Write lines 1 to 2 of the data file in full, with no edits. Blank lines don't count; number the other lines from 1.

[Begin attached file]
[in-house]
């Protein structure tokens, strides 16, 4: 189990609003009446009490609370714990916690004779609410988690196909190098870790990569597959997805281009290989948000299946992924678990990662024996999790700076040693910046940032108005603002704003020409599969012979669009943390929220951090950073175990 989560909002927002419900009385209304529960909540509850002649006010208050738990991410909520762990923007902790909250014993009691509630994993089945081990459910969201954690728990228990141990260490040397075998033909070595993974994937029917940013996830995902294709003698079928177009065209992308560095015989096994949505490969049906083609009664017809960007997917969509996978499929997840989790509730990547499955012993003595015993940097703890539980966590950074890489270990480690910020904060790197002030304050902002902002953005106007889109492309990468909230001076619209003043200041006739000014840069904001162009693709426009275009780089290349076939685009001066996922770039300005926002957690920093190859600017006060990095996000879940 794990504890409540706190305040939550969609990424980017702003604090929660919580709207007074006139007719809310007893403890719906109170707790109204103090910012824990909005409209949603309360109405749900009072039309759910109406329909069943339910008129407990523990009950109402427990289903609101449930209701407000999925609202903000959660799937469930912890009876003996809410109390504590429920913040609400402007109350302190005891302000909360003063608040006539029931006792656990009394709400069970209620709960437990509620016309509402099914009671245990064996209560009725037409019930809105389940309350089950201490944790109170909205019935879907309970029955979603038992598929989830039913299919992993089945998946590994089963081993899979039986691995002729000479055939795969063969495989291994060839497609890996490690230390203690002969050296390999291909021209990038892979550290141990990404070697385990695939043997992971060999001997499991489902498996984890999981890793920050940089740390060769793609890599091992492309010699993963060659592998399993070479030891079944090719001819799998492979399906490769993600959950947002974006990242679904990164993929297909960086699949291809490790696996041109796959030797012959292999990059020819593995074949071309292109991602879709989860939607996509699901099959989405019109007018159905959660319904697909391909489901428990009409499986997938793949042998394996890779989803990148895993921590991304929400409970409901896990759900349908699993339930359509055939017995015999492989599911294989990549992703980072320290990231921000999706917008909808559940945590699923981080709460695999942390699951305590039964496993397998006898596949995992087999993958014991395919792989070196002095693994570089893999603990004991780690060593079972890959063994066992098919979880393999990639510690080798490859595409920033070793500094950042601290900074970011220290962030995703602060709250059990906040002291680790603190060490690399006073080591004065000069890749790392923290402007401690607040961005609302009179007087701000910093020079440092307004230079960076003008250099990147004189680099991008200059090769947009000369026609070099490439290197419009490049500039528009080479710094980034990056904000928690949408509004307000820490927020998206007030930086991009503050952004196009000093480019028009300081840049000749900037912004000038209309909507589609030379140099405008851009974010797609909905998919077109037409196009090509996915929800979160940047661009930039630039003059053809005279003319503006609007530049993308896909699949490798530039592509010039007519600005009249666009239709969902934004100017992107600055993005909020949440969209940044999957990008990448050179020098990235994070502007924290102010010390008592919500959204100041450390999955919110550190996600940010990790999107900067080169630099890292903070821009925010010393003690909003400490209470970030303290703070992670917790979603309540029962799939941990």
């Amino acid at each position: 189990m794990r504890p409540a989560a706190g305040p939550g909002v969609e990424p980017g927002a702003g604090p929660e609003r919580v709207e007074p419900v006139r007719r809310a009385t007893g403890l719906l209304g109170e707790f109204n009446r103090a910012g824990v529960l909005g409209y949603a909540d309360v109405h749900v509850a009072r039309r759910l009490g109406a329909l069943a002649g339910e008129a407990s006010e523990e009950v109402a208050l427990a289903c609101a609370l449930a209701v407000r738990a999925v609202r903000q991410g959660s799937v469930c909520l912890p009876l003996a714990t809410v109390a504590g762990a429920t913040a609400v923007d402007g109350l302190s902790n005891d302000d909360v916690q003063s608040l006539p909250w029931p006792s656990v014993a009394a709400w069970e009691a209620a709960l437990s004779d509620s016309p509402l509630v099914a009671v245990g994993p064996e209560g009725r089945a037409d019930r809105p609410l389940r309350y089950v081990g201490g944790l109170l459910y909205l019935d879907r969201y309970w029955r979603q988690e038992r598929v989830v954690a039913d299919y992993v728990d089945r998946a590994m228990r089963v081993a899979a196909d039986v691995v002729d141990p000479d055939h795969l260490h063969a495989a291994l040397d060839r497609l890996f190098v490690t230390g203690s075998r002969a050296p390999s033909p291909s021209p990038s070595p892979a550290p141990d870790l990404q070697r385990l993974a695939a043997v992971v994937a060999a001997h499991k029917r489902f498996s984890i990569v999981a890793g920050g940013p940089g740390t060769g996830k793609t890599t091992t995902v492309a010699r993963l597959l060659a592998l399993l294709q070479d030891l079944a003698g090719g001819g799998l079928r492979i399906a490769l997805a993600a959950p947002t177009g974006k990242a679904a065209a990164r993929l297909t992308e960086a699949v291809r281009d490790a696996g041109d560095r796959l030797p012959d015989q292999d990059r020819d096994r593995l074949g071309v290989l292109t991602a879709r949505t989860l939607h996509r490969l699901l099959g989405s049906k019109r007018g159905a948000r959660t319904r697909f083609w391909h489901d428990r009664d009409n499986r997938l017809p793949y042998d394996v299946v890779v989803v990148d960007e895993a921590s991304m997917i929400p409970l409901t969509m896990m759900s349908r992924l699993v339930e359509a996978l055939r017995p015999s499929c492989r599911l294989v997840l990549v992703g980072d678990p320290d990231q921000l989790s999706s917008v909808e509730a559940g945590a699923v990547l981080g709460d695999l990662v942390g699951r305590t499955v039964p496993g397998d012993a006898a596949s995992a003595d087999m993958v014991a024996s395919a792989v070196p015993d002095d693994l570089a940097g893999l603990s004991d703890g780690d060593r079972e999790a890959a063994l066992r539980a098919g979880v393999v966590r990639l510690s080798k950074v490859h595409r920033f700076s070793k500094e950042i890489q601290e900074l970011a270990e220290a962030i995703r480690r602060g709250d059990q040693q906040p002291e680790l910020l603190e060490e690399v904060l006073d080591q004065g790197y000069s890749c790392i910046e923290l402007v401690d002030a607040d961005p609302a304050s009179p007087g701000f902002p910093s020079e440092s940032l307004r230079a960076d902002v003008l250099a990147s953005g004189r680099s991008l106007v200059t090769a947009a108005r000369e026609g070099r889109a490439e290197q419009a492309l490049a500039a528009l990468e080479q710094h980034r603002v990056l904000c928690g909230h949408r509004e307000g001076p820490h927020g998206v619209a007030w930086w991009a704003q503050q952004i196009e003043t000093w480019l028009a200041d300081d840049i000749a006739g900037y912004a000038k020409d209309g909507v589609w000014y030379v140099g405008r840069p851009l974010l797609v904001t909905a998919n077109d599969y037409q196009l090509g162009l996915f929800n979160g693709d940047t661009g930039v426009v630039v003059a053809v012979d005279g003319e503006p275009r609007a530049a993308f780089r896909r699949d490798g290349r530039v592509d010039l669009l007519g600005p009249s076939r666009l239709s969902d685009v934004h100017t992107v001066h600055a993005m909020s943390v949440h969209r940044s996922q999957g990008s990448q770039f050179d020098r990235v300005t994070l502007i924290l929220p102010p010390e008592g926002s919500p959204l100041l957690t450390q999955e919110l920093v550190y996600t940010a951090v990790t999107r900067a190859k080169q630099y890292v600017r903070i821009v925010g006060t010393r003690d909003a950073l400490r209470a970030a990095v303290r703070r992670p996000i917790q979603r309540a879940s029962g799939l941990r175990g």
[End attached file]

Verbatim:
[in-house]
């Protein structure tokens, strides 16, 4: 189990609003009446009490609370714990916690004779609410988690196909190098870790990569597959997805281009290989948000299946992924678990990662024996999790700076040693910046940032108005603002704003020409599969012979669009943390929220951090950073175990 989560909002927002419900009385209304529960909540509850002649006010208050738990991410909520762990923007902790909250014993009691509630994993089945081990459910969201954690728990228990141990260490040397075998033909070595993974994937029917940013996830995902294709003698079928177009065209992308560095015989096994949505490969049906083609009664017809960007997917969509996978499929997840989790509730990547499955012993003595015993940097703890539980966590950074890489270990480690910020904060790197002030304050902002902002953005106007889109492309990468909230001076619209003043200041006739000014840069904001162009693709426009275009780089290349076939685009001066996922770039300005926002957690920093190859600017006060990095996000879940 794990504890409540706190305040939550969609990424980017702003604090929660919580709207007074006139007719809310007893403890719906109170707790109204103090910012824990909005409209949603309360109405749900009072039309759910109406329909069943339910008129407990523990009950109402427990289903609101449930209701407000999925609202903000959660799937469930912890009876003996809410109390504590429920913040609400402007109350302190005891302000909360003063608040006539029931006792656990009394709400069970209620709960437990509620016309509402099914009671245990064996209560009725037409019930809105389940309350089950201490944790109170909205019935879907309970029955979603038992598929989830039913299919992993089945998946590994089963081993899979039986691995002729000479055939795969063969495989291994060839497609890996490690230390203690002969050296390999291909021209990038892979550290141990990404070697385990695939043997992971060999001997499991489902498996984890999981890793920050940089740390060769793609890599091992492309010699993963060659592998399993070479030891079944090719001819799998492979399906490769993600959950947002974006990242679904990164993929297909960086699949291809490790696996041109796959030797012959292999990059020819593995074949071309292109991602879709989860939607996509699901099959989405019109007018159905959660319904697909391909489901428990009409499986997938793949042998394996890779989803990148895993921590991304929400409970409901896990759900349908699993339930359509055939017995015999492989599911294989990549992703980072320290990231921000999706917008909808559940945590699923981080709460695999942390699951305590039964496993397998006898596949995992087999993958014991395919792989070196002095693994570089893999603990004991780690060593079972890959063994066992098919979880393999990639510690080798490859595409920033070793500094950042601290900074970011220290962030995703602060709250059990906040002291680790603190060490690399006073080591004065000069890749790392923290402007401690607040961005609302009179007087701000910093020079440092307004230079960076003008250099990147004189680099991008200059090769947009000369026609070099490439290197419009490049500039528009080479710094980034990056904000928690949408509004307000820490927020998206007030930086991009503050952004196009000093480019028009300081840049000749900037912004000038209309909507589609030379140099405008851009974010797609909905998919077109037409196009090509996915929800979160940047661009930039630039003059053809005279003319503006609007530049993308896909699949490798530039592509010039007519600005009249666009239709969902934004100017992107600055993005909020949440969209940044999957990008990448050179020098990235994070502007924290102010010390008592919500959204100041450390999955919110550190996600940010990790999107900067080169630099890292903070821009925010010393003690909003400490209470970030303290703070992670917790979603309540029962799939941990």